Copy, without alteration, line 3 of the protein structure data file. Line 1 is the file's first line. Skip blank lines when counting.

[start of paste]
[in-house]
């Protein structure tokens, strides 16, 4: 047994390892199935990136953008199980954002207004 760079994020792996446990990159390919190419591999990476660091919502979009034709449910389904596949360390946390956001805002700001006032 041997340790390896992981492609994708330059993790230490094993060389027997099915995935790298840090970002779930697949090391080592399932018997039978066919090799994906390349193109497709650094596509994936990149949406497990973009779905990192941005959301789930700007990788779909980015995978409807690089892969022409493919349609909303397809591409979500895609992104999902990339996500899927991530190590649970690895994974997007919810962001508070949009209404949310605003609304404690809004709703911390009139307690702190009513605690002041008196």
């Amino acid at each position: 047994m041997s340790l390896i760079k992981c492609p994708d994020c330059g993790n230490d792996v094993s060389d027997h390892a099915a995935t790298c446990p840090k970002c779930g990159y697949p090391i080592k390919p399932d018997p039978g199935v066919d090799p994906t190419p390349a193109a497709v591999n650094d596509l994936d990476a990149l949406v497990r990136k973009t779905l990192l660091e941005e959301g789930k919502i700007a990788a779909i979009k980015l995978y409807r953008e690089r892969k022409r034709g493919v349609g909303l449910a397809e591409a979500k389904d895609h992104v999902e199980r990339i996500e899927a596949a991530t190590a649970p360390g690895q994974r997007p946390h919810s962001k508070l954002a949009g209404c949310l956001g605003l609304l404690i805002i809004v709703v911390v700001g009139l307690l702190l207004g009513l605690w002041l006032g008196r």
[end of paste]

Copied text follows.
């Amino acid at each position: 047994m041997s340790l390896i760079k992981c492609p994708d994020c330059g993790n230490d792996v094993s060389d027997h390892a099915a995935t790298c446990p840090k970002c779930g990159y697949p090391i080592k390919p399932d018997p039978g199935v066919d090799p994906t190419p390349a193109a497709v591999n650094d596509l994936d990476a990149l949406v497990r990136k973009t779905l990192l660091e941005e959301g789930k919502i700007a990788a779909i979009k980015l995978y409807r953008e690089r892969k022409r034709g493919v349609g909303l449910a397809e591409a979500k389904d895609h992104v999902e199980r990339i996500e899927a596949a991530t190590a649970p360390g690895q994974r997007p946390h919810s962001k508070l954002a949009g209404c949310l956001g605003l609304l404690i805002i809004v709703v911390v700001g009139l307690l702190l207004g009513l605690w002041l006032g008196r």